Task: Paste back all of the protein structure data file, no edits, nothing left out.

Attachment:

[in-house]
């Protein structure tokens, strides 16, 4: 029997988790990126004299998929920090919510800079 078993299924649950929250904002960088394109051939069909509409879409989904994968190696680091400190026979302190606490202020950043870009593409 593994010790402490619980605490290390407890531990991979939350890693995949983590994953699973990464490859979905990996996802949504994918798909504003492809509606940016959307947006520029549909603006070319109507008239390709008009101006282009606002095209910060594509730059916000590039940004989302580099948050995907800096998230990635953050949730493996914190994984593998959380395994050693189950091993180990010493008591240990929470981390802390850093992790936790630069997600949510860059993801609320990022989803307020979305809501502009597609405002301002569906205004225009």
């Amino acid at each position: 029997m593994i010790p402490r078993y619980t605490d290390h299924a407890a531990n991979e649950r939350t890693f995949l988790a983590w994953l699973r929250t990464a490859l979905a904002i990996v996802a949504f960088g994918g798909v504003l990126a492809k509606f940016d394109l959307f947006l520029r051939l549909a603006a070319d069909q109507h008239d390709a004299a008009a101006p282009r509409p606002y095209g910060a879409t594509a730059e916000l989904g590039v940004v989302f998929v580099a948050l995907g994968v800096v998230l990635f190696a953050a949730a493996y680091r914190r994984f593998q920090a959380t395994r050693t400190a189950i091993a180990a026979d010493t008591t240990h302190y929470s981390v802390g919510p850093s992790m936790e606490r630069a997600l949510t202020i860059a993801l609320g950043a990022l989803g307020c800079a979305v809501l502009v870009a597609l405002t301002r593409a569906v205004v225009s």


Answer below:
[in-house]
């Protein structure tokens, strides 16, 4: 029997988790990126004299998929920090919510800079 078993299924649950929250904002960088394109051939069909509409879409989904994968190696680091400190026979302190606490202020950043870009593409 593994010790402490619980605490290390407890531990991979939350890693995949983590994953699973990464490859979905990996996802949504994918798909504003492809509606940016959307947006520029549909603006070319109507008239390709008009101006282009606002095209910060594509730059916000590039940004989302580099948050995907800096998230990635953050949730493996914190994984593998959380395994050693189950091993180990010493008591240990929470981390802390850093992790936790630069997600949510860059993801609320990022989803307020979305809501502009597609405002301002569906205004225009």
């Amino acid at each position: 029997m593994i010790p402490r078993y619980t605490d290390h299924a407890a531990n991979e649950r939350t890693f995949l988790a983590w994953l699973r929250t990464a490859l979905a904002i990996v996802a949504f960088g994918g798909v504003l990126a492809k509606f940016d394109l959307f947006l520029r051939l549909a603006a070319d069909q109507h008239d390709a004299a008009a101006p282009r509409p606002y095209g910060a879409t594509a730059e916000l989904g590039v940004v989302f998929v580099a948050l995907g994968v800096v998230l990635f190696a953050a949730a493996y680091r914190r994984f593998q920090a959380t395994r050693t400190a189950i091993a180990a026979d010493t008591t240990h302190y929470s981390v802390g919510p850093s992790m936790e606490r630069a997600l949510t202020i860059a993801l609320g950043a990022l989803g307020c800079a979305v809501l502009v870009a597609l405002t301002r593409a569906v205004v225009s």